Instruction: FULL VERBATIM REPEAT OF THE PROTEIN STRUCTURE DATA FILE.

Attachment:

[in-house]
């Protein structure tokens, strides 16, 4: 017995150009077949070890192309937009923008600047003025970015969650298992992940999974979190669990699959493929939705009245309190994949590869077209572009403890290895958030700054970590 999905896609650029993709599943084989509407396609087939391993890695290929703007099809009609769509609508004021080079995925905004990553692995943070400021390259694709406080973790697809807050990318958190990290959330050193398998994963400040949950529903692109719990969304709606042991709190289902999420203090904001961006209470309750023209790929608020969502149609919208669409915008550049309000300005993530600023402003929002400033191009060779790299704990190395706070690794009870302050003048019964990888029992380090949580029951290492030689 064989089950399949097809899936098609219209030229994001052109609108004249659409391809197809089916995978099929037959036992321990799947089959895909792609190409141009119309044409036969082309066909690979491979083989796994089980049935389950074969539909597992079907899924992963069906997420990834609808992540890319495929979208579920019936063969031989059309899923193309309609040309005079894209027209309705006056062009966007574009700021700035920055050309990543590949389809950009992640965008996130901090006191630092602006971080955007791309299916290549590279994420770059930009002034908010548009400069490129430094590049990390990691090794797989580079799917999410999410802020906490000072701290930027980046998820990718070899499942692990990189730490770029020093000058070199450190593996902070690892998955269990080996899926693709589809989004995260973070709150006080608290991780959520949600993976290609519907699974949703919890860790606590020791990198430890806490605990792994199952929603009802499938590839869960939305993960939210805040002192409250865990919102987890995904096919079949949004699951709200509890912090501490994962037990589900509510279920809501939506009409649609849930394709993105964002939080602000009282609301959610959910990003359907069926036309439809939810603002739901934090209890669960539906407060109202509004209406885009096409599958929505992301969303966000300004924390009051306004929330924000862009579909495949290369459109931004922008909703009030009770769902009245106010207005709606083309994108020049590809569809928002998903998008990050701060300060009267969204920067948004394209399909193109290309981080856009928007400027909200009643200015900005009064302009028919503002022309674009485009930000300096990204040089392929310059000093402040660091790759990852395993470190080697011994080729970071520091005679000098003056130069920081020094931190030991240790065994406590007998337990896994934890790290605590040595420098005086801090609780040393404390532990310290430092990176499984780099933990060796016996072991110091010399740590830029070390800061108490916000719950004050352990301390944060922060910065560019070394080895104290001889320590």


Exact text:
[in-house]
């Protein structure tokens, strides 16, 4: 017995150009077949070890192309937009923008600047003025970015969650298992992940999974979190669990699959493929939705009245309190994949590869077209572009403890290895958030700054970590 999905896609650029993709599943084989509407396609087939391993890695290929703007099809009609769509609508004021080079995925905004990553692995943070400021390259694709406080973790697809807050990318958190990290959330050193398998994963400040949950529903692109719990969304709606042991709190289902999420203090904001961006209470309750023209790929608020969502149609919208669409915008550049309000300005993530600023402003929002400033191009060779790299704990190395706070690794009870302050003048019964990888029992380090949580029951290492030689 064989089950399949097809899936098609219209030229994001052109609108004249659409391809197809089916995978099929037959036992321990799947089959895909792609190409141009119309044409036969082309066909690979491979083989796994089980049935389950074969539909597992079907899924992963069906997420990834609808992540890319495929979208579920019936063969031989059309899923193309309609040309005079894209027209309705006056062009966007574009700021700035920055050309990543590949389809950009992640965008996130901090006191630092602006971080955007791309299916290549590279994420770059930009002034908010548009400069490129430094590049990390990691090794797989580079799917999410999410802020906490000072701290930027980046998820990718070899499942692990990189730490770029020093000058070199450190593996902070690892998955269990080996899926693709589809989004995260973070709150006080608290991780959520949600993976290609519907699974949703919890860790606590020791990198430890806490605990792994199952929603009802499938590839869960939305993960939210805040002192409250865990919102987890995904096919079949949004699951709200509890912090501490994962037990589900509510279920809501939506009409649609849930394709993105964002939080602000009282609301959610959910990003359907069926036309439809939810603002739901934090209890669960539906407060109202509004209406885009096409599958929505992301969303966000300004924390009051306004929330924000862009579909495949290369459109931004922008909703009030009770769902009245106010207005709606083309994108020049590809569809928002998903998008990050701060300060009267969204920067948004394209399909193109290309981080856009928007400027909200009643200015900005009064302009028919503002022309674009485009930000300096990204040089392929310059000093402040660091790759990852395993470190080697011994080729970071520091005679000098003056130069920081020094931190030991240790065994406590007998337990896994934890790290605590040595420098005086801090609780040393404390532990310290430092990176499984780099933990060796016996072991110091010399740590830029070390800061108490916000719950004050352990301390944060922060910065560019070394080895104290001889320590």